lecture3.ppt - Introduction to Algorithms Lecture 3 Recap • • • • • Master Theorem Unbalanced recursion trees Divide-and-conquer paradigm

lecture3.ppt - Introduction to Algorithms Lecture 3 Recap...

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Introduction to Algorithms Lecture 3
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2 Recap Master Theorem Unbalanced recursion trees Divide-and-conquer paradigm Strassen’s algorithm Polynomial multiplication
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3 Today Heaps and Heapsort Priority Queues Quicksort Probability Randomized Algorithms
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4 Heapsort Properties: O( n lg n ) – like merge sort, but unlike insertion Sorts in place – like insertion, but unlike merge Heapsort combines better attributes of these sorting algorithms
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5 Heapsort Data Structure: binary heap A Simple array Viewed as a nearly complete binary tree heap property : A [parent( x )] A [ x ] This defines a max-heap There are also min-heaps and k -ary heaps
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6 Heaps: Example Notice the implicit tree links: Children of node i are 2 i and 2 i +1 Why is this useful? Multiplication by 2 is a left shift in binary or add to self - fast 16 14 10 8 7 2 4 1 9 3 1 2 3 4 5 6 7 8 9 10
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7 Heaps: Extract-Max Heap-Extract-Max( A ) 1. //Removes and returns largest element of A 2. max A [1] 3. A [1] A [ n ] 4. n n 1 5. Heapify( A ,1 ) //Remakes heap 6. return max Running time? (1) + Heapify time.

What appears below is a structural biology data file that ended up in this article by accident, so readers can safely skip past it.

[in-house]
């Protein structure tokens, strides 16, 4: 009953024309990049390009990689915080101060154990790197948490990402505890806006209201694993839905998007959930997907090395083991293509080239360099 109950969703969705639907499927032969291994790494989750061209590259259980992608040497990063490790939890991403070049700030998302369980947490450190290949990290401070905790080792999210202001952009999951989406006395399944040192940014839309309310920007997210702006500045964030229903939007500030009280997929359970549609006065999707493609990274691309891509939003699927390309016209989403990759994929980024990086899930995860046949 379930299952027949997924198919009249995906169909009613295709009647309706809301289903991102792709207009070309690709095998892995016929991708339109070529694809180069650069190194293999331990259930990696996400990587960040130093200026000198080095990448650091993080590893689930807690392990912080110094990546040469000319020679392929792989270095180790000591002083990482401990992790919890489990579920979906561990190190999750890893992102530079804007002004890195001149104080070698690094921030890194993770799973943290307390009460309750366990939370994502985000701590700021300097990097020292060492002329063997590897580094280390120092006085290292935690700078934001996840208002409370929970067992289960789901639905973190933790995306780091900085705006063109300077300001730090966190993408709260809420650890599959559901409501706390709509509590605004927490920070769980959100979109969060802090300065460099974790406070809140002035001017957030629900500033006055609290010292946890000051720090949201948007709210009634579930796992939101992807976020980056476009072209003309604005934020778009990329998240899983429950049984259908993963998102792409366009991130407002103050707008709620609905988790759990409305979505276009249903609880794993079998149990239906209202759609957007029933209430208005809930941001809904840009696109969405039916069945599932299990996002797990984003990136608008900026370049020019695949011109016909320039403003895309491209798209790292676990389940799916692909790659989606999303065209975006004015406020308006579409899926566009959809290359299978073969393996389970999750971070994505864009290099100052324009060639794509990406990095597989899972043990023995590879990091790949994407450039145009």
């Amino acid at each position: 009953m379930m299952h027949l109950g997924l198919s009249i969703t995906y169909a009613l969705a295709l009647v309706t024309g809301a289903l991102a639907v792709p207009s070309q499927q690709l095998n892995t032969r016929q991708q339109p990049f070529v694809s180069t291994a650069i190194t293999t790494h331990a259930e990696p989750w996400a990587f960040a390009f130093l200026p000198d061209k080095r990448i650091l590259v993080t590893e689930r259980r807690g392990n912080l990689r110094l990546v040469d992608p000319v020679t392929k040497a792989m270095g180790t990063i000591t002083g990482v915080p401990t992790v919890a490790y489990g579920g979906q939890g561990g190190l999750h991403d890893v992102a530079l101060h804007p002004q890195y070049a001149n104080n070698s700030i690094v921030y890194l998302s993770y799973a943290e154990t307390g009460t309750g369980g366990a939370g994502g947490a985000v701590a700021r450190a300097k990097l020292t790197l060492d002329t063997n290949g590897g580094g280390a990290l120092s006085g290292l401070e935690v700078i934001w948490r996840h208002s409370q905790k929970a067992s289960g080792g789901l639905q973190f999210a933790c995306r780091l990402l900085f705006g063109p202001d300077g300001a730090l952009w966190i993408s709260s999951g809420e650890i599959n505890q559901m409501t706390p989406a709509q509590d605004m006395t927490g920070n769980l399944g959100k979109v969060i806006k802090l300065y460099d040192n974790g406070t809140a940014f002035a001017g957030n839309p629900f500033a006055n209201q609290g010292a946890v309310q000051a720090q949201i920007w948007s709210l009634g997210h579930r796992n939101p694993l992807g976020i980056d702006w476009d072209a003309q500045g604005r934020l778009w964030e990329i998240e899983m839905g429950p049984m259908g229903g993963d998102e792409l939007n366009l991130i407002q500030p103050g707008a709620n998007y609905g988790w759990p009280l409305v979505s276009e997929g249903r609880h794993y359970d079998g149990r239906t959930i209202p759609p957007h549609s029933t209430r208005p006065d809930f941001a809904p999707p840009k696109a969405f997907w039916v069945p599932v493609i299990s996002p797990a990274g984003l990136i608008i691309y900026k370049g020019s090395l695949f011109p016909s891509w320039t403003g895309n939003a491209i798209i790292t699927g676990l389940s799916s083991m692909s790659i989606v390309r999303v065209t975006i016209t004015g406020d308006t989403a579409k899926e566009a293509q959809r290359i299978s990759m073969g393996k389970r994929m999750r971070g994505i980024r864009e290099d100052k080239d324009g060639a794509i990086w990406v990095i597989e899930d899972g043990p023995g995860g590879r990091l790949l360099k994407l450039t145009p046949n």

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8 Heaps: Heapify Heapify( A , i ): i is index into array A Binary trees rooted at Left( i ) and Right( i ) are heaps But, A [ i ] may be smaller than its children, thus violating the heap property. Heapify makes A a heap once more. How? Move A [ i ] down in heap until heap property is satisfied.
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9 Heaps: Heapify Heapify( A , i ) // n is total number of elements 1. //Left & Right subtrees of i are heaps 2. //Makes subtree rooted at i a heap 3. l Left( i ) // l =2 i 4. r Right( i ) // r =2 i +1 5. if l n and A [ l ] A [ i ] 6. then largest l 7. else largest i 8. if r n and A [ r ] A [ largest ] 9. then largest r 10. if largest i 11. then exchange A [ i ] A [ largest ] 12. Heapify( A , largest )
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10 Heapsort – comments Correctness : induction on the height of i Analysis : time proportional to height of i = O (lg n ) For faster code, use a loop instead of recursion.
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11 Heaps: Heapify Example 1. Call Heapify( A , 2 ) 16 4 10 14 7 2 8 1 9 3 1 2 3 4 5 6 7 8 9 10 i
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12 Heaps: Heapify Example (cont.) 2. Exchange A [2] with A [4] and recursively call Heapify( A , 4 ) 16 14 10 4 7 2 8 1 9 3 1 2 3 4 5 6 7 8 9 10 i
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13 Heaps: Heapify Example (cont.) 3. Exchange A [4] with A [9] and recursively call Heapify( A , 9 ) 16 14 10 8 7 2 4 1 9 3 1 2 3 4 5 6 7 8 9 10 i
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14 Heaps: Heapify Example (cont.) 4. Node 9 has no children, so we are done. 16 14 10 8 7 2 4 1 9 3 1 2 3 4 5 6 7 8 9 10
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15 Heaps: Heapsort Heapsort( A ) Analysis 1. Build-Heap( A ) ?? 2. for i n downto 2 n times 3. do exchange A [1] A [ i ] O (1) 4. n n –1 O (1) 5. Heapify( A ,1 ) O (lg n ) Total Running time : O ( n lg n ) + Build-Heap( A ) time
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16 Heaps: Building a heap Convert an array A [1.. n ] , where n = length[ A ] , into a heap. Notice that the elements in the subarray A [( n /2+1).. n ] are already 1 -element heaps to begin with.
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  • Fall '05
  • RudolfFleischer

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